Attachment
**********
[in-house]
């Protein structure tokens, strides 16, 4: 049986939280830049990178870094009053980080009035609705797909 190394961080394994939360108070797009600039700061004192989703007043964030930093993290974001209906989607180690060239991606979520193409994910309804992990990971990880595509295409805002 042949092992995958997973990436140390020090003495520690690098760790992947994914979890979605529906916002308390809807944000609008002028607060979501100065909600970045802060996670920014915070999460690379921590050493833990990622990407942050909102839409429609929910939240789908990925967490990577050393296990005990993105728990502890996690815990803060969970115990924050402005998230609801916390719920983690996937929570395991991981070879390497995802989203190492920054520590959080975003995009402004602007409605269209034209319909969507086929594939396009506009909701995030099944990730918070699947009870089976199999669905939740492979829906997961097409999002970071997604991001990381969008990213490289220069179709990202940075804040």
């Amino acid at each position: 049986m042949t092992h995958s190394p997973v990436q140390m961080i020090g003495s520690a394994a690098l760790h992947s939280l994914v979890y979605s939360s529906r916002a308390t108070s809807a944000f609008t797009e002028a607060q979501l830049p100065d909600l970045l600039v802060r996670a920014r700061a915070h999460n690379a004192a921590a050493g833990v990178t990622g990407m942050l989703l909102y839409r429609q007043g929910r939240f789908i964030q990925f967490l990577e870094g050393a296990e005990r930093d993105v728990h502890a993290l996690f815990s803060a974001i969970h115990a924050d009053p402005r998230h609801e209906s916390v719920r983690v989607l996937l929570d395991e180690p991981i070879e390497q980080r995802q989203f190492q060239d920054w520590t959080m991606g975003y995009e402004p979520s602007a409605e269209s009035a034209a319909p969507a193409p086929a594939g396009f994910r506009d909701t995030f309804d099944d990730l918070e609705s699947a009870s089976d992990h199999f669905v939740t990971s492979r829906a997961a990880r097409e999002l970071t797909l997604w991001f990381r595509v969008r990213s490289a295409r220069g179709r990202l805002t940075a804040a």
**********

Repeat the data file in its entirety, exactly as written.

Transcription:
[in-house]
């Protein structure tokens, strides 16, 4: 049986939280830049990178870094009053980080009035609705797909 190394961080394994939360108070797009600039700061004192989703007043964030930093993290974001209906989607180690060239991606979520193409994910309804992990990971990880595509295409805002 042949092992995958997973990436140390020090003495520690690098760790992947994914979890979605529906916002308390809807944000609008002028607060979501100065909600970045802060996670920014915070999460690379921590050493833990990622990407942050909102839409429609929910939240789908990925967490990577050393296990005990993105728990502890996690815990803060969970115990924050402005998230609801916390719920983690996937929570395991991981070879390497995802989203190492920054520590959080975003995009402004602007409605269209034209319909969507086929594939396009506009909701995030099944990730918070699947009870089976199999669905939740492979829906997961097409999002970071997604991001990381969008990213490289220069179709990202940075804040």
């Amino acid at each position: 049986m042949t092992h995958s190394p997973v990436q140390m961080i020090g003495s520690a394994a690098l760790h992947s939280l994914v979890y979605s939360s529906r916002a308390t108070s809807a944000f609008t797009e002028a607060q979501l830049p100065d909600l970045l600039v802060r996670a920014r700061a915070h999460n690379a004192a921590a050493g833990v990178t990622g990407m942050l989703l909102y839409r429609q007043g929910r939240f789908i964030q990925f967490l990577e870094g050393a296990e005990r930093d993105v728990h502890a993290l996690f815990s803060a974001i969970h115990a924050d009053p402005r998230h609801e209906s916390v719920r983690v989607l996937l929570d395991e180690p991981i070879e390497q980080r995802q989203f190492q060239d920054w520590t959080m991606g975003y995009e402004p979520s602007a409605e269209s009035a034209a319909p969507a193409p086929a594939g396009f994910r506009d909701t995030f309804d099944d990730l918070e609705s699947a009870s089976d992990h199999f669905v939740t990971s492979r829906a997961a990880r097409e999002l970071t797909l997604w991001f990381r595509v969008r990213s490289a295409r220069g179709r990202l805002t940075a804040a």